By Sisipho Pinyana and Fahdia Msaka
eNkanini is an informal settlement in Makhanda that was formed in 2017, where the community is about to enter another winter with residents still facing undesirable living situations in shacks. The residents recently obtained electricity in 2022, after five years of protest which demanded the attention of the Makana municipality. Since then, their quest for houses has not gone anywhere – residents of eNkanini said the last interaction they had with the municipality was “when we were fighting for electricity”.
The undesirable living situation for residents in eNkanini will be intensified during the winter season, which is sure to amplify the anguish of living in and with poor infrastructure. For example, eNkanini residents still resort to gathering to wood to light fires outside to keep warm. They also face unbearable water, sanitation and hygiene issues (no toilets) which will lead to physical, mental, and emotional health issues. “We don’t have schools around so the kids have to walk far distances to schools every morning, even to creches”, said a resident of eNkanini, who preferred not to give her name.
Zwelidinga Ralo, a resident of eNkanini and the only one willing to be named, said: “The unemployment rate is high here and most people live off piece jobs”. These high unemployment rates lead to crime which is intensified during load shedding hours, he added, also mentioning that residents sometimes have to walk long distances to collect wood to make fires.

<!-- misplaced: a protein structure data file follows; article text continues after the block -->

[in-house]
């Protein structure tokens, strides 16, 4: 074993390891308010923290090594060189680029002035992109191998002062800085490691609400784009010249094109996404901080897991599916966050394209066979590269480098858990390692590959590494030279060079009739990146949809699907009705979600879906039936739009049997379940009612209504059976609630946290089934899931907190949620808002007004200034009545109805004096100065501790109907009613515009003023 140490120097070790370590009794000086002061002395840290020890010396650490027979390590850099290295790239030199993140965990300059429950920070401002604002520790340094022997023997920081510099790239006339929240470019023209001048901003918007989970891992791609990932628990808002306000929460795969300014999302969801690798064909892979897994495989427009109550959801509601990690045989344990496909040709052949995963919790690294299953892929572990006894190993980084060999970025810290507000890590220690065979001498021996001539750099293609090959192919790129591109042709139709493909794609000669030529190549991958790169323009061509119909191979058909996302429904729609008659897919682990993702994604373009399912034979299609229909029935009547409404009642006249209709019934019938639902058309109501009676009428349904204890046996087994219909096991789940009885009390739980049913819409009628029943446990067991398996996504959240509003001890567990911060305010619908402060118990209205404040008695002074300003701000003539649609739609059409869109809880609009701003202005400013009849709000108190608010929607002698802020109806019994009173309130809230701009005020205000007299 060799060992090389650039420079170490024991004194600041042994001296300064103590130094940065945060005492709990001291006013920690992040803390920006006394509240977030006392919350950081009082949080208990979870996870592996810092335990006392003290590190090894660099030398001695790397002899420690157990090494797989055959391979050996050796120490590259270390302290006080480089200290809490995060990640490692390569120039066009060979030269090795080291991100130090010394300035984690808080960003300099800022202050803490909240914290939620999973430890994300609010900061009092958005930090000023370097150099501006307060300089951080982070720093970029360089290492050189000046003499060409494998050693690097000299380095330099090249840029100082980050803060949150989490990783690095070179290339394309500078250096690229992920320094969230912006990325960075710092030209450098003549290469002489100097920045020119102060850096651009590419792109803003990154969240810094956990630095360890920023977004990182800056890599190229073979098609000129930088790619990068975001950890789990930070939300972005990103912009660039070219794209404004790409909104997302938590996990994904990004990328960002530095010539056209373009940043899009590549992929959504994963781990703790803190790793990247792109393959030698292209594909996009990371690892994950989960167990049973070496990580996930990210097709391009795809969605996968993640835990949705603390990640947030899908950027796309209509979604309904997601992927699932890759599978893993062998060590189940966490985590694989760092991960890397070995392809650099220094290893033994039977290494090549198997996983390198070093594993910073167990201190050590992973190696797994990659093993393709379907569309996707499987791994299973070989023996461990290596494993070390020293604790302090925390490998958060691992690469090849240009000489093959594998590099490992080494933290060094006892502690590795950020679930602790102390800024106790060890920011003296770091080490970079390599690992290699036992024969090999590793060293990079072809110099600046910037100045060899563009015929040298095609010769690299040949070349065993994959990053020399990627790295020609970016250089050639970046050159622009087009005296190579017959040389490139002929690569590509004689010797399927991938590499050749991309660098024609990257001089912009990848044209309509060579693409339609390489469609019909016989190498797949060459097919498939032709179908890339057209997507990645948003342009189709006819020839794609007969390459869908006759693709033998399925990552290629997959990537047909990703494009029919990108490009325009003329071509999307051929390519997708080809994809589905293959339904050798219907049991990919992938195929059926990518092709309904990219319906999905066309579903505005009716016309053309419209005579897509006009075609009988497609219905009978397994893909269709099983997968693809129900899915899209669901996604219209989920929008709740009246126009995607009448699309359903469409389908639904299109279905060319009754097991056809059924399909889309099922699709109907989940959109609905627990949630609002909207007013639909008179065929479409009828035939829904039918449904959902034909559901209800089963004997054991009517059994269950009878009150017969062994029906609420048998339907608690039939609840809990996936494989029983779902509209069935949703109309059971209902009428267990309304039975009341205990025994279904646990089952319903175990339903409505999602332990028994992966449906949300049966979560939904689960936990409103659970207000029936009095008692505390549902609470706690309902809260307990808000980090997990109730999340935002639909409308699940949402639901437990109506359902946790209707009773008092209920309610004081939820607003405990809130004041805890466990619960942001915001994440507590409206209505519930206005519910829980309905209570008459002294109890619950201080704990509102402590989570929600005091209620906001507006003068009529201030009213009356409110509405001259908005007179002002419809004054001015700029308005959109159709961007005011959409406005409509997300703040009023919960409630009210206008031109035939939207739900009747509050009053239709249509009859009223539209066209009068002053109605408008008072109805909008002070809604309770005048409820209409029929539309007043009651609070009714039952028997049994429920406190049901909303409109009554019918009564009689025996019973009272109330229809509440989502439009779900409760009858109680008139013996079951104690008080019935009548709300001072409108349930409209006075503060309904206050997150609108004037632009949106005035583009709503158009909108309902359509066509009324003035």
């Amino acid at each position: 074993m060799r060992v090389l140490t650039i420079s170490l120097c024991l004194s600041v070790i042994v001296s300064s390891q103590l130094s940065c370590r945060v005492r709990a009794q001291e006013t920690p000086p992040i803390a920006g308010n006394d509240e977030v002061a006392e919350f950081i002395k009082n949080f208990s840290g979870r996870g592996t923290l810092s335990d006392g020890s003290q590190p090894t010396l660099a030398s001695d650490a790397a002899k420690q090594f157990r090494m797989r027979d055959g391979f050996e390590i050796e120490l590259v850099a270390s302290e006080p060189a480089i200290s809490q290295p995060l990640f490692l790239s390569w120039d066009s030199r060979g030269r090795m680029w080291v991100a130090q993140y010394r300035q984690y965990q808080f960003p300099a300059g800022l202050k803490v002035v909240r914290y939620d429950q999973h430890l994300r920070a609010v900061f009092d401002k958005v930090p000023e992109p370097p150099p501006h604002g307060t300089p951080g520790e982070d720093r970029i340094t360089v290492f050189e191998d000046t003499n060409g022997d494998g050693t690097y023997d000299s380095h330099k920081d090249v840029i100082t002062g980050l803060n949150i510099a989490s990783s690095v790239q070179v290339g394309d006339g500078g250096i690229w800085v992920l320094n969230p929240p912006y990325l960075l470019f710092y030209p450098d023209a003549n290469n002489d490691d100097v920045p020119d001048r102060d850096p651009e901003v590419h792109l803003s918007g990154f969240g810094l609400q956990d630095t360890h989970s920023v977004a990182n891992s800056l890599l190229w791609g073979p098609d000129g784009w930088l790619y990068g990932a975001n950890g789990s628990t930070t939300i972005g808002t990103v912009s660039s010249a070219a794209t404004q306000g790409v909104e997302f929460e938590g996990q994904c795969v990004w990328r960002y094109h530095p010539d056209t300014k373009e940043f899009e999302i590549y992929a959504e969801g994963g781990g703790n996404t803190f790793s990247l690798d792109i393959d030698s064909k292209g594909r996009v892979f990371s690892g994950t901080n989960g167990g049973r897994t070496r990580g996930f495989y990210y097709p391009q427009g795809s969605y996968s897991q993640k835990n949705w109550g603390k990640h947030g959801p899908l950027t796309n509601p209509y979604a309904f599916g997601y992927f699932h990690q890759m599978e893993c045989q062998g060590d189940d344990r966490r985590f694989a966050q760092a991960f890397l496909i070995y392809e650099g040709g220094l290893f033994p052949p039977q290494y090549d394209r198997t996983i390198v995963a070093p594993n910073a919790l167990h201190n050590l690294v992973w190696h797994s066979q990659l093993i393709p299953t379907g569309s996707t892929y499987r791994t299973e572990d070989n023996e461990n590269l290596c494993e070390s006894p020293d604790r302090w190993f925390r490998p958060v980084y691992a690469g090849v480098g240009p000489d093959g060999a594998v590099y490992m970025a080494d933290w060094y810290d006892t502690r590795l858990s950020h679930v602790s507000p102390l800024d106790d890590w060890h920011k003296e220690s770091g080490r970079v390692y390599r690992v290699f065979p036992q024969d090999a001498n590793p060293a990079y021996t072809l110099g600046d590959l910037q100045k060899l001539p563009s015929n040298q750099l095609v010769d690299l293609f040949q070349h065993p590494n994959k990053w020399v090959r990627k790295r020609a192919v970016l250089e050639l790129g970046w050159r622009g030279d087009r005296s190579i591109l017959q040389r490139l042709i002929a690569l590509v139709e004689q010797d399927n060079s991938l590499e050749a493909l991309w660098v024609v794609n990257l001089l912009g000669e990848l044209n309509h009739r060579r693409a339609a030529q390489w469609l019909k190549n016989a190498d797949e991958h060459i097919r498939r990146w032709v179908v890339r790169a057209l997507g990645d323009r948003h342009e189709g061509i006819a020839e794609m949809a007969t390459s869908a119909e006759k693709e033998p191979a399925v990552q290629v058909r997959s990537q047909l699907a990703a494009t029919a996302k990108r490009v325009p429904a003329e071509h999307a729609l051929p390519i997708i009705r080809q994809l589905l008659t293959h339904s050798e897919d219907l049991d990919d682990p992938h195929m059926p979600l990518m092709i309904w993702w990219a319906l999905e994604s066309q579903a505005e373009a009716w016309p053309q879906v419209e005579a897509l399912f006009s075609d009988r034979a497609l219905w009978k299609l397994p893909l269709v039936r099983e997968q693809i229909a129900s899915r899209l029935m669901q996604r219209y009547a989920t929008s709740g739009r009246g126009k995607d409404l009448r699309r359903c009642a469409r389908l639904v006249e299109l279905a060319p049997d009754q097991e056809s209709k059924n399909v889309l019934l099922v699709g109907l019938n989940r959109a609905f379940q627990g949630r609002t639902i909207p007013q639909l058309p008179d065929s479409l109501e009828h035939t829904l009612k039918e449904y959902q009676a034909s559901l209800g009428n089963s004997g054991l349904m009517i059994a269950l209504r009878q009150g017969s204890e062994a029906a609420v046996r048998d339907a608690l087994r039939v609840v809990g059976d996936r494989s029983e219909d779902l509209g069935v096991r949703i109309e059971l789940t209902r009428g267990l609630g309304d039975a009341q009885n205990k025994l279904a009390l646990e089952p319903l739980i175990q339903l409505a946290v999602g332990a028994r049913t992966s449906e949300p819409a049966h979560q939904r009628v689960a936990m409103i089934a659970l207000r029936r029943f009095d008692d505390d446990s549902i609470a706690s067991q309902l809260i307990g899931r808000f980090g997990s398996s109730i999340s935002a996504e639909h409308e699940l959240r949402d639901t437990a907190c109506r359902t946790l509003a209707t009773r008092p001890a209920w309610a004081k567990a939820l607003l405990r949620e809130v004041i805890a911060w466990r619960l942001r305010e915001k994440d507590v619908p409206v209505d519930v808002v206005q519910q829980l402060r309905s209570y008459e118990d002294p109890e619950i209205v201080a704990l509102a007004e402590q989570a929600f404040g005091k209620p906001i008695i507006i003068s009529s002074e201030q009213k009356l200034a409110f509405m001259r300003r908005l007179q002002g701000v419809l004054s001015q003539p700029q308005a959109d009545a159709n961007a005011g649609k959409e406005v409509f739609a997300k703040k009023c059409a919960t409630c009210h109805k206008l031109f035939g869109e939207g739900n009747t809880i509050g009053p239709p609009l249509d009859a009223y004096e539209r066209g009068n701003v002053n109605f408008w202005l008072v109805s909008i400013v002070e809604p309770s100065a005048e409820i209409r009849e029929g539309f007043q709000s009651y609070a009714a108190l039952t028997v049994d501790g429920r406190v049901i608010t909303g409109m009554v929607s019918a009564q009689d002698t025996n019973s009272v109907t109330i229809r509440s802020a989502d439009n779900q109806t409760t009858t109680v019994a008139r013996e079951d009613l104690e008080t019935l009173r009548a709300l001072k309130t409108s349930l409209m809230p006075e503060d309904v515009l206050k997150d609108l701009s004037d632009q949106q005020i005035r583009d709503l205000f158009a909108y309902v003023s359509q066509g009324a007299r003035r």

Out of the many issues faced by eNkanini residents, the final blow is the water and sanitation issue. “The municipality used to bring water to us twice a month to fill our tanks but they don’t come anymore and we have to collect water from the Pitsini”, residents told Grocott’s Mail.
They explained that the “Pitsini” is located close to Phola Park, and is similar to a spring. This is an alternative method of getting water when the municipality does not show up with water trucks. “At the Pitsini kids play and urinate in that water as well,” said another resident of eNkanini. Therefore, the community cannot use the water for drinking – they only use the water for washing and cleaning purposes, and still struggle to access drinking and cooking water.
Residents said they shared concerns about getting sick from the cold. One spoke out about their collective health and the condition of the environment they are living in. She said, “roads here are not great, which costs people lives. In some cases, people die before they can even get help because the ambulance refuses to come in at eNkanini. The ambulances complain about the issue of the road and we have to wait at Joza, or the ambulance doesn’t even pitch at all,” said the resident.
Some of the people that Grocott’s Mail interviewed said, sadly, that there were even elderly people living alone in shacks who were suffering intensely, because they had no way to collect water on their own and sometimes had to pay others to bring water to them.
The residents all agreed that they have been promised houses for quite some time, and yet they are still living in shacks made of iron, or in homemade houses built from mud and sticks.
“Still now, there are no houses that have been built in the area. Some get those prefabricated temporary houses if they are victims of fire, but even those temporary houses are not stable enough to keep a family warm,” said a resident of eNkanini, adding that the flimsy, temporary rooms seem to have become permanent homes in the area.